INNOVATE Puerto Rico

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INNOVATE® Puerto Rico

Puerto Rico (PR) has been one of the few countries fortunate to have lived the evolution of healthcare with the presence of pharmaceutical operations for more than six decades. The island’s pharmaceutical industry professionals have witnessed big changes from chemical synthesis derived compounds to complex biological molecules manufactured using biotechnology and most recently, the introduction of reprogramed whole immune cells to cure cancer and other major illnesses.

When the first pharmaceutical manufacturing facility was established in PR in the late 1950’s no one would have predicted the impact that was going to have decades down the road.

Driven by local pharmaceutical incentives, companies slowly started to move manufacturing operations to the Island. The strong engineering expertise developed by the petrochemical industry and nurtured by the educational system, provided the perfect platform to transition into a pharmaceutical industry that was centered around chemical synthesis. The fact that the University of Puerto Rico had solid engineering, scientific and pharmaceutical programs came as the perfect fit facilitating companies in establishing their operations with mainland scientists, engineers and executives’ shoulder to shoulder with local workforce that would later grow into one of the most sophisticated pharmaceutical workforce per capita in the world.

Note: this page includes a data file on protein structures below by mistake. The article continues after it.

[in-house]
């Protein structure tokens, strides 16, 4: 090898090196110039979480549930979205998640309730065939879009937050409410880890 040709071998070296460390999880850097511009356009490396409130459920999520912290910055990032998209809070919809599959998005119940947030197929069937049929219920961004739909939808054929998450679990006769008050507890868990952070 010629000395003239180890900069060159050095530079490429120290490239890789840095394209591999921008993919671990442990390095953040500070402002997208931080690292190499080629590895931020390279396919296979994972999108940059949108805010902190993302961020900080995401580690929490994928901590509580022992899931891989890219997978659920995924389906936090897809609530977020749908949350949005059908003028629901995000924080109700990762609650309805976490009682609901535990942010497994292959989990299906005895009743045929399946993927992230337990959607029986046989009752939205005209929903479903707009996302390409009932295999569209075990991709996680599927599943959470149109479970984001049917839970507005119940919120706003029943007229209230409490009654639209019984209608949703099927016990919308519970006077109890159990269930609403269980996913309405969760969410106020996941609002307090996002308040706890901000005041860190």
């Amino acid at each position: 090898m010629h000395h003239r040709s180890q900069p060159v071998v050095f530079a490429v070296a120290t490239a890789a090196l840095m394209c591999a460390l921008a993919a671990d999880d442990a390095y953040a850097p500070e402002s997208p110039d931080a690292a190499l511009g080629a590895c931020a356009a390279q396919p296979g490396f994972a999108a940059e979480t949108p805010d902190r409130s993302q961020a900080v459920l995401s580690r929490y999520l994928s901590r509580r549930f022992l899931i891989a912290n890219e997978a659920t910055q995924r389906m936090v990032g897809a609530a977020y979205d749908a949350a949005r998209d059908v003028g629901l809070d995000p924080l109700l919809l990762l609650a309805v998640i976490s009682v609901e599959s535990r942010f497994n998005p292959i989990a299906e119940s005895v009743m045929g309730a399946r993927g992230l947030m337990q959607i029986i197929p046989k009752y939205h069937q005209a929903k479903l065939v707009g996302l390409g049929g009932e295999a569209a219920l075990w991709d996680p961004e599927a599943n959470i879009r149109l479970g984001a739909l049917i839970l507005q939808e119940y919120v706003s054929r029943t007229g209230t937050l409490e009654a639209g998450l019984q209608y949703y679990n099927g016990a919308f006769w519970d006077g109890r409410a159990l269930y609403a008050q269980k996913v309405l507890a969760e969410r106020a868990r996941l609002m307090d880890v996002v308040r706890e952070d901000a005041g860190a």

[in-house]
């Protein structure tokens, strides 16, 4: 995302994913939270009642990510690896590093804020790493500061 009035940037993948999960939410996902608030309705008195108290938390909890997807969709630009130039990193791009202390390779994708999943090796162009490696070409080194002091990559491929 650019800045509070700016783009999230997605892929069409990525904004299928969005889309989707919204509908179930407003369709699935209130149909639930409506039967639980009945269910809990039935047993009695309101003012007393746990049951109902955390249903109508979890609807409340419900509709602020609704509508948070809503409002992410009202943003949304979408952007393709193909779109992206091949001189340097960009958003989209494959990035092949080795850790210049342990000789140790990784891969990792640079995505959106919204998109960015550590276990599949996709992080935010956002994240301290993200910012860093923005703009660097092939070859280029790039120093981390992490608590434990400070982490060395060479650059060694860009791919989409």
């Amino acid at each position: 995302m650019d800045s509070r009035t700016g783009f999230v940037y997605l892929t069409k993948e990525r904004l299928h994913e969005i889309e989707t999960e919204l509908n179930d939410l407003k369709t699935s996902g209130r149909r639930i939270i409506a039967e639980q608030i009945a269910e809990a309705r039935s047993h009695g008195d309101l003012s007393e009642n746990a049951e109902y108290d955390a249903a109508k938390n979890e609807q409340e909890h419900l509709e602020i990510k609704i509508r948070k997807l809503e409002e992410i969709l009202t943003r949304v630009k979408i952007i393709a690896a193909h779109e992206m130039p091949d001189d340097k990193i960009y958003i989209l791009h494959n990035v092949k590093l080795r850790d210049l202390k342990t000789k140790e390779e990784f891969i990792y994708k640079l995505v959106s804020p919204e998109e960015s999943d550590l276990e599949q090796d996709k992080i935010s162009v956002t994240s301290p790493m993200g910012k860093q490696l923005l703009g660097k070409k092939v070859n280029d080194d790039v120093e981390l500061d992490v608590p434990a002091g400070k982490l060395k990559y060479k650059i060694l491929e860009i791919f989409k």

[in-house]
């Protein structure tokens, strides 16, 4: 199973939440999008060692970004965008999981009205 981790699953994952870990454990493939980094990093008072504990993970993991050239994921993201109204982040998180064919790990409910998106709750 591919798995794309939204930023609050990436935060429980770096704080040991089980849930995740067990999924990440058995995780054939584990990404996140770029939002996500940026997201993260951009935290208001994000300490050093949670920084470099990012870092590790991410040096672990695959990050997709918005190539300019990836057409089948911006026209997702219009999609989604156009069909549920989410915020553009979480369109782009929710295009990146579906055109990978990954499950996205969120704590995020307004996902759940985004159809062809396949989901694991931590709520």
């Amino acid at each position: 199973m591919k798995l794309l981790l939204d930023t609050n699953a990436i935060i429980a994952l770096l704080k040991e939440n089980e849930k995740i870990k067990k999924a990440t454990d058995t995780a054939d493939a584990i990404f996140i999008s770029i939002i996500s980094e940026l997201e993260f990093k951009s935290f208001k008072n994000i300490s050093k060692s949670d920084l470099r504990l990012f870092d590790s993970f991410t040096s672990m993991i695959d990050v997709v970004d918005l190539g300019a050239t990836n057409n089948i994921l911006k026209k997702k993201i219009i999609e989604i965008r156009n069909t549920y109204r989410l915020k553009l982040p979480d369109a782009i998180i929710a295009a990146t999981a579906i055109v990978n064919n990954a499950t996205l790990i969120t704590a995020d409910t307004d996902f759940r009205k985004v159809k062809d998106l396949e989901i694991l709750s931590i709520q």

By the mid 1970’s and early 1980’s there was a boom driven by government tax incentives. During those two decades more than twenty pharmaceutical companies established operations in PR with over eighty manufacturing facilities being built and commissioned. That gave birth to a vast infrastructure that supported the import of raw materials and export of finished pharmaceutical goods to countries in every confinement of the globe.

The decade of the 1990’s marked the highlight of the pharmaceutical industry on the Island. Universities adjusted their educational programs to cope with the technical skills, scientific and engineering knowledge demand driven by the massive amount of highly technical operations. With that other supporting business models emerged in mechanical, technical support fields, compliance, and validations. The FDA local office adjusted its growth alongside the growth of local pharmaceutical operations. Currently those supporting operations provide services to pharmaceutical companies around the globe.

Historically, most operations in PR, if not all, were focused only on the manufacturing and packaging portion of the operation. Product research and development were kept in the original country of the company. Every pharmaceutical product manufacturing process will run into bumps one time or another. These manufacturing processes require complex and precise process steps, multiple sophisticated reagents, highly engineering and complicated equipment along with automation technology. Whenever something doesn’t behave like it should in that process, scientists and engineers have to step in to troubleshoot it and fix it. The huge amount of activity that was happening in the Island at the time with hundreds of new products being manufactured and packaged to specific requirements for hundreds of countries, made it almost impossible to manage it from afar. The answer was to develop local teams of scientists and engineers that became experts in product science and equipment engineering. Such teams were focused on technical services and eventually expanded into product and process development.